Awaking from a Winter Sleep with Nuri Bilge Ceylan


Is this movie, Winter Sleep, autobiographical? What was your inspiration?

Yes, there are autobiographical elements, but there are also elements that come mostly from my friends. And of course, from Chekhov’s stories, which are the starting point. This author was also present in my previous film. There are links to Chekhov in my other movies because he wrote many stories about various subjects, and I can see life in the same way he does.

Why did you choose a nice location? How do you normally work?

This is a real hotel, and actually, I didn’t want this place because it’s too beautiful for me, but I needed a hotel with tourists around, and that was the only place in winter time where you can find them. For me, the scenery should not be beautiful because it is better if you create a good image from a bad scenery. I think that the goodness of the image is not dependant on the beauty of the subject. The key point is the mind of the filmmaker because, if you put the camera in a golden place, the image may seem interesting, even if the place is not. 

This movie has lots of long dialogues. Do you normally work like that? Were there any actors complaining about it?

This time I wanted to make a movie like at the theatre, but for a foreign audience, it is difficult and tiring to watch because you have to read the subtitles. I think that, normally, audiences like dialogues. Some of the actors liked it, even if it was very long, while others had problems. I think that, basically in a case like that, you need good actors. The first editing was four and half hours because the script was too long, but at the end, I could make it more compact.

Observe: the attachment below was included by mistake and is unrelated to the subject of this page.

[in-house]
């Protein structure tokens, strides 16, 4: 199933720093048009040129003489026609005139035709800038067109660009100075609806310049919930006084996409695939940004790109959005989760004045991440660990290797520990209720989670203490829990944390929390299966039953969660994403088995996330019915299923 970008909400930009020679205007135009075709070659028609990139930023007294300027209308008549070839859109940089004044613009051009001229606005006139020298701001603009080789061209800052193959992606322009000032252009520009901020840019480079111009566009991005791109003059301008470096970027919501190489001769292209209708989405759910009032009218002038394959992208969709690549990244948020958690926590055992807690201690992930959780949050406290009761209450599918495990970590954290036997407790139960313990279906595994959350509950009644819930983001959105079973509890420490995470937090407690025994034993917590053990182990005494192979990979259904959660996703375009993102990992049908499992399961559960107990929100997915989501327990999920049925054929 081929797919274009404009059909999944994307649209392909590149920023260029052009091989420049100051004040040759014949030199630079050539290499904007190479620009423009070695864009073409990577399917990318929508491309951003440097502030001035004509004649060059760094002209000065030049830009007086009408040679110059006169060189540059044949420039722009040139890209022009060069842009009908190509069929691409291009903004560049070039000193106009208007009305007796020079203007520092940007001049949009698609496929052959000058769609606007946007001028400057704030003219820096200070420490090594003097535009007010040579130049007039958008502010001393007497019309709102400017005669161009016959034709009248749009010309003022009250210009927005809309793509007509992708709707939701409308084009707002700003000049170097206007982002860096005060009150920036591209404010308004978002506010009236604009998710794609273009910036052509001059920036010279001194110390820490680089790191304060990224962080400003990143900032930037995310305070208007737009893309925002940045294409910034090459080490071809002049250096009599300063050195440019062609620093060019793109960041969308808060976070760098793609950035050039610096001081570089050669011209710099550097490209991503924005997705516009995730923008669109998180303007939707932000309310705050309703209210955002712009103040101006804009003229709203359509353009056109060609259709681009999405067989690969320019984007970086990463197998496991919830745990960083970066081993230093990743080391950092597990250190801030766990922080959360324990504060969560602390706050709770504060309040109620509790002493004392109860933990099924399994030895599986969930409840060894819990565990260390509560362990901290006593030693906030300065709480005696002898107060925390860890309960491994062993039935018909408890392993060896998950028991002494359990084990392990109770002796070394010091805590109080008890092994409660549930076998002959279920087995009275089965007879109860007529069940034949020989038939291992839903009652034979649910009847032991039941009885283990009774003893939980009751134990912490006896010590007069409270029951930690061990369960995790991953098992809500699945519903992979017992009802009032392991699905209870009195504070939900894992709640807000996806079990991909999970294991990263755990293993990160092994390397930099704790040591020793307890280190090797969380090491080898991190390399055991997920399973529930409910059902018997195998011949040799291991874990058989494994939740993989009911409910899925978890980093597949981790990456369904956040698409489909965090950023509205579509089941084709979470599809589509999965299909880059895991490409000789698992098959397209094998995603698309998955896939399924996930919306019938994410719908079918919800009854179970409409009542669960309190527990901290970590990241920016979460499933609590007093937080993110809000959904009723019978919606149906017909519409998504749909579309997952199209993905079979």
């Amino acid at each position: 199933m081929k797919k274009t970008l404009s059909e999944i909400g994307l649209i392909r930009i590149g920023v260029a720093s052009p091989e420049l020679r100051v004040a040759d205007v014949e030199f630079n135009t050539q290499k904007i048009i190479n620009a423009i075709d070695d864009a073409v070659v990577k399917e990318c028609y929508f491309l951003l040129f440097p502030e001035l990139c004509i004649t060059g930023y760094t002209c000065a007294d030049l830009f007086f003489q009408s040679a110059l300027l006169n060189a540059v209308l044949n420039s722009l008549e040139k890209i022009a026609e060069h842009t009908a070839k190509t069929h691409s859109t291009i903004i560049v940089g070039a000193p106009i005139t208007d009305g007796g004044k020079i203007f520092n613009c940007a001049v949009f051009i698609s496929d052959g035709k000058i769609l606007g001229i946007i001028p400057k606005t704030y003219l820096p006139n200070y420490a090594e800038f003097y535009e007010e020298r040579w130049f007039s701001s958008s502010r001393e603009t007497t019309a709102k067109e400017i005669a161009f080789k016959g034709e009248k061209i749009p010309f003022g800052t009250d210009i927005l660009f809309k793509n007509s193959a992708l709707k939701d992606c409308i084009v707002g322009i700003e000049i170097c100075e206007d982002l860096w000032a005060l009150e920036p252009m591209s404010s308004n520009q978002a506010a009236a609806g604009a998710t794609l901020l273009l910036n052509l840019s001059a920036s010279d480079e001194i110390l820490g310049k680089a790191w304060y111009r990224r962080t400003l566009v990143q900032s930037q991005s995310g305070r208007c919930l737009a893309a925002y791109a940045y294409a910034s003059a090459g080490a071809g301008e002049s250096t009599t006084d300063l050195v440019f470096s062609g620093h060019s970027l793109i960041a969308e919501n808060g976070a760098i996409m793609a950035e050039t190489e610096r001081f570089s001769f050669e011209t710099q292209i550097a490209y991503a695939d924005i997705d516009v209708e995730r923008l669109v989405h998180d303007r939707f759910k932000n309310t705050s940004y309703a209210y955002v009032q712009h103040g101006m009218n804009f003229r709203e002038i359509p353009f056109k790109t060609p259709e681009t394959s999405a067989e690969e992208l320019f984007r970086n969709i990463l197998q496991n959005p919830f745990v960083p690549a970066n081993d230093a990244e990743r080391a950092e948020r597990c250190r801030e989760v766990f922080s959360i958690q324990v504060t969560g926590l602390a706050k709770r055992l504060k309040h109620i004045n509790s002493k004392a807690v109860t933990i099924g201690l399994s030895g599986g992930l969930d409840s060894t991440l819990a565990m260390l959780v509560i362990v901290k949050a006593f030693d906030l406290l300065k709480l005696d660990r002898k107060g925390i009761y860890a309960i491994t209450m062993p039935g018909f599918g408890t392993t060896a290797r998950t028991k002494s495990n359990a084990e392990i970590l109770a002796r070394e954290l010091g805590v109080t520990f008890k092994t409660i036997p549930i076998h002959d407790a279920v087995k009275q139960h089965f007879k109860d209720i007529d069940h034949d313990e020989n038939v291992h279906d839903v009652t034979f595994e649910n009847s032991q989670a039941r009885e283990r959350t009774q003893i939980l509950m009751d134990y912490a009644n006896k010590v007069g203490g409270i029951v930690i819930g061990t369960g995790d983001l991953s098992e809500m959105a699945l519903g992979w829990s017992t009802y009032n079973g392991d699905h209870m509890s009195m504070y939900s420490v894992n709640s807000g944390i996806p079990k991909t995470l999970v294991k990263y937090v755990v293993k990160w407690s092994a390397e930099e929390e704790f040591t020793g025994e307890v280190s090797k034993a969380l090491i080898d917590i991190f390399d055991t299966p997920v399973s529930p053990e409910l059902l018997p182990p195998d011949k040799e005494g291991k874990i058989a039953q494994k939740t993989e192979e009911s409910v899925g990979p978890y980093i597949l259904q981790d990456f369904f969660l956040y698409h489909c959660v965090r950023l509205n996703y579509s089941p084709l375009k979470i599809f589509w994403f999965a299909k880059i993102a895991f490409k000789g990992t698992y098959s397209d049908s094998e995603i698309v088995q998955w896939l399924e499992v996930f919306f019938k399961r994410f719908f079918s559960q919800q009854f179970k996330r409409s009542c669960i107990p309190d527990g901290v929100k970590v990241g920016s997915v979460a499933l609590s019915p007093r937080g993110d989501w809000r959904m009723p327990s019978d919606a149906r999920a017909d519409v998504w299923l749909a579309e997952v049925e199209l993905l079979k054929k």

How do you like theatre, and would you like to adapt a novel or a play?

I like theatre but not as much as literature, even if there are quotes from Molière and Othello. I think, then, I can’t adapt a text because I need to change a lot of that text. I believe that adaptation is somehow impossible because you need to have the freedom to do collages; filming is like making a collage. 

What role do soap operas have in this movie?

In Turkey, we sometimes use this formula of humiliating the others because we have a big and strong industry of soap operas. Characters have to stimulate sympathy with the public, be a little bit melodramatic and a bit heavy, which make it easier to watch. 

Do you think that the wealthiest society in Turkey is in a sort of winter sleep?

Of course. The intellectuals and especially the theatre actors are different because, all their lives, they’ve acted in Shakespeare plays. They live a very intellectual life in close circles with other actors. In all countries, there are such differences, and intellectuals are a bit isolated from the society. Maybe in Turkey this phenomenon is a little bit more present. 

What’s your main motivation?

What keeps me going is doing something better because, normally, I’m not really satisfied with what I do, so I always try to improve. Then I think that, as artists, we shouldn’t use good reviews to prove that our art is good.


Portrait by Stephanie Cornfield.